About two weeks ago the strangest thing happened. Nearly every patient who came in expected (some demanded) me to create the perfect meal plan, the magic bullet that would finally cause them to shed the pounds they had been trying to lose for years. In a single hour, I would write a miracle plan that would wipe away years of struggle.
I'm sure you can imagine their shock and disappointment when I told them I wouldn't be giving them a strict diet to follow. They were equally shocked (and maybe a little offended) when I asked them, "If I write a meal plan for you today, how will it be different than all the other diets you started and then stopped in the past; what will make you stick to this one if you didn't stick to all the others?" My intention wasn't to be rude but to get them thinking. Blank stares and for a small few, introspection followed.
For the introspective few a light bulb went off. The aha moment! The true spark that ignites lasting change was lit. They realized they didn't need a new diet. A diet would only last a few days, weeks, or months at best. They had done that before and it didn't work. They needed a new way of thinking, relating to food, and living they could stick to for the rest of their lives.
People have asked me, after I tell them I won't be writing a meal plan for them, "So what do you do?" I think it's a fair question. I wish they would find a kinder way to say it and a more pleasant facial expression, but it's a fair question.
Let me clarify, when I say, "I don't do meal plans," I am not saying I don't help people come up with changes they can make to reach their goals. I am not saying I don't give people meal ideas or teach them to tailor meals to their preferences. I totally do that. I give people principles and tips they can easily apply to their eating habits and I challenge their thinking, but I don't tell people what to do. And I definitely don't write a strict list of foods and portion sizes to follow religiously. Nope, not my style.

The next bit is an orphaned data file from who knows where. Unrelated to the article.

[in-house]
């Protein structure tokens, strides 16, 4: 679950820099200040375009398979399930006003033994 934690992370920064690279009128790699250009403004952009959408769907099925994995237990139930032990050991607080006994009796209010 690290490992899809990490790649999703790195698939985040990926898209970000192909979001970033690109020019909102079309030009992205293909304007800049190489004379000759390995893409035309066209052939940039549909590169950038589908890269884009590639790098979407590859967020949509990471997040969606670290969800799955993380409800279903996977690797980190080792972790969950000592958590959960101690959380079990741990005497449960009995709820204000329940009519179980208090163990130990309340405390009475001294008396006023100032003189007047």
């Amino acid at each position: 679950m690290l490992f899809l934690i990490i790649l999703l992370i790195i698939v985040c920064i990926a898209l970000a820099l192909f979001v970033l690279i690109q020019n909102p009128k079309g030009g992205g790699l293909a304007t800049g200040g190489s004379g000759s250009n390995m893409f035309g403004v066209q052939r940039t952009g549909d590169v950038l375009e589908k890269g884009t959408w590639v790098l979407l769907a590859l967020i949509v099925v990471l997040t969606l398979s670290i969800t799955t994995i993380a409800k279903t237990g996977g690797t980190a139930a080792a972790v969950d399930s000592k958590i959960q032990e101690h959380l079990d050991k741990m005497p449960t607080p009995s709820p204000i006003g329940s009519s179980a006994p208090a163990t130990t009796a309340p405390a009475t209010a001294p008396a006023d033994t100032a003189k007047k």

Why don't I write meal plans? Because meal plans don't teach us how to eat. They don't teach us how to make our own choices based on our own likes, dislikes, and lifestyle. And they definitely don't force us to face the sabotaging thoughts, ingrained behaviors, and knee jerk reactions that led to less than stellar choices or caused us to quit in the past.
If I write meal plans but don't show people how or why I chose the foods included I have made them totally dependent on me. That's not my goal. I want people liberated. I want them free to eat what nurtures and nourishes their bodies and minds, delights their senses, and fits their lives. The last thing I want to do is continue to push the idea that they need someone or something else to police them. My goal is to help people learn to trust themselves around food and their decisions about food.
Over the next few months we are going to dive into behavior change: dealing with sabotaging thoughts and overcoming barriers as well as talk about how to put together balanced meals.
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